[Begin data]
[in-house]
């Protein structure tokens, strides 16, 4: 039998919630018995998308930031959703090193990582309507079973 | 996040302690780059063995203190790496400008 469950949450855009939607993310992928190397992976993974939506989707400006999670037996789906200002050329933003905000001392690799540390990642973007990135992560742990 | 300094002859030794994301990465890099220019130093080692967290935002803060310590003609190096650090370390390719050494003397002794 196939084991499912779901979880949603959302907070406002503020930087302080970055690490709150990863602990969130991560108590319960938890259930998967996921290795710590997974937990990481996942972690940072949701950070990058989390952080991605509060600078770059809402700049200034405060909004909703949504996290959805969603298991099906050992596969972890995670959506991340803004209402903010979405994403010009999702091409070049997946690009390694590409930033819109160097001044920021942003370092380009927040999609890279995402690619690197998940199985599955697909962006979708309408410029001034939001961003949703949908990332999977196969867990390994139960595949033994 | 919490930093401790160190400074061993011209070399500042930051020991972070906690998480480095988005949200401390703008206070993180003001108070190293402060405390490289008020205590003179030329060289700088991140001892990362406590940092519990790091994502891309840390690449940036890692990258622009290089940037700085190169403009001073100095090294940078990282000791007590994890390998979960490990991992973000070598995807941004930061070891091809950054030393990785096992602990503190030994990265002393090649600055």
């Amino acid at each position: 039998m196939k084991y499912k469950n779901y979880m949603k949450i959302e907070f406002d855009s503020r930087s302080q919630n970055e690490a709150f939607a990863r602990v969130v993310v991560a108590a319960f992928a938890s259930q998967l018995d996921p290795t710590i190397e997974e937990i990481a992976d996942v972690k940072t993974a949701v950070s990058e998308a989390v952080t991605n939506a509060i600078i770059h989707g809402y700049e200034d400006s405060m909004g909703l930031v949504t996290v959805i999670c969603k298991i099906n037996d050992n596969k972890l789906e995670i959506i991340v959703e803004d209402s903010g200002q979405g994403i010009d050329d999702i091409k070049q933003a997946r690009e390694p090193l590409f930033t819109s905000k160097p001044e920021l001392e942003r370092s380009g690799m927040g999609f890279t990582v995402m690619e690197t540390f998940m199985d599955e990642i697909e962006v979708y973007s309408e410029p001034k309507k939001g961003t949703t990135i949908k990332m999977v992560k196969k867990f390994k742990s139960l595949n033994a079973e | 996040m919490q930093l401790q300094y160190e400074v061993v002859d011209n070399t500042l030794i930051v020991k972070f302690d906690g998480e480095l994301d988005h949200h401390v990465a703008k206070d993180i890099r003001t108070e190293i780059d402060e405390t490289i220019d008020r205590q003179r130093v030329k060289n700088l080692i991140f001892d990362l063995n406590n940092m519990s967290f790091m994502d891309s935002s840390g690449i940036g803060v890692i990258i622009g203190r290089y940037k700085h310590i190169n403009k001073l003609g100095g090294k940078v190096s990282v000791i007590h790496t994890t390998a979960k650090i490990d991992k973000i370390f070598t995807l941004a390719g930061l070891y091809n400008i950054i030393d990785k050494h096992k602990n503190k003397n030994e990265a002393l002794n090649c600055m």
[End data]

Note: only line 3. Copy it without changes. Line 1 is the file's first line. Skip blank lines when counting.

């Amino acid at each position: 039998m196939k084991y499912k469950n779901y979880m949603k949450i959302e907070f406002d855009s503020r930087s302080q919630n970055e690490a709150f939607a990863r602990v969130v993310v991560a108590a319960f992928a938890s259930q998967l018995d996921p290795t710590i190397e997974e937990i990481a992976d996942v972690k940072t993974a949701v950070s990058e998308a989390v952080t991605n939506a509060i600078i770059h989707g809402y700049e200034d400006s405060m909004g909703l930031v949504t996290v959805i999670c969603k298991i099906n037996d050992n596969k972890l789906e995670i959506i991340v959703e803004d209402s903010g200002q979405g994403i010009d050329d999702i091409k070049q933003a997946r690009e390694p090193l590409f930033t819109s905000k160097p001044e920021l001392e942003r370092s380009g690799m927040g999609f890279t990582v995402m690619e690197t540390f998940m199985d599955e990642i697909e962006v979708y973007s309408e410029p001034k309507k939001g961003t949703t990135i949908k990332m999977v992560k196969k867990f390994k742990s139960l595949n033994a079973e | 996040m919490q930093l401790q300094y160190e400074v061993v002859d011209n070399t500042l030794i930051v020991k972070f302690d906690g998480e480095l994301d988005h949200h401390v990465a703008k206070d993180i890099r003001t108070e190293i780059d402060e405390t490289i220019d008020r205590q003179r130093v030329k060289n700088l080692i991140f001892d990362l063995n406590n940092m519990s967290f790091m994502d891309s935002s840390g690449i940036g803060v890692i990258i622009g203190r290089y940037k700085h310590i190169n403009k001073l003609g100095g090294k940078v190096s990282v000791i007590h790496t994890t390998a979960k650090i490990d991992k973000i370390f070598t995807l941004a390719g930061l070891y091809n400008i950054i030393d990785k050494h096992k602990n503190k003397n030994e990265a002393l002794n090649c600055m």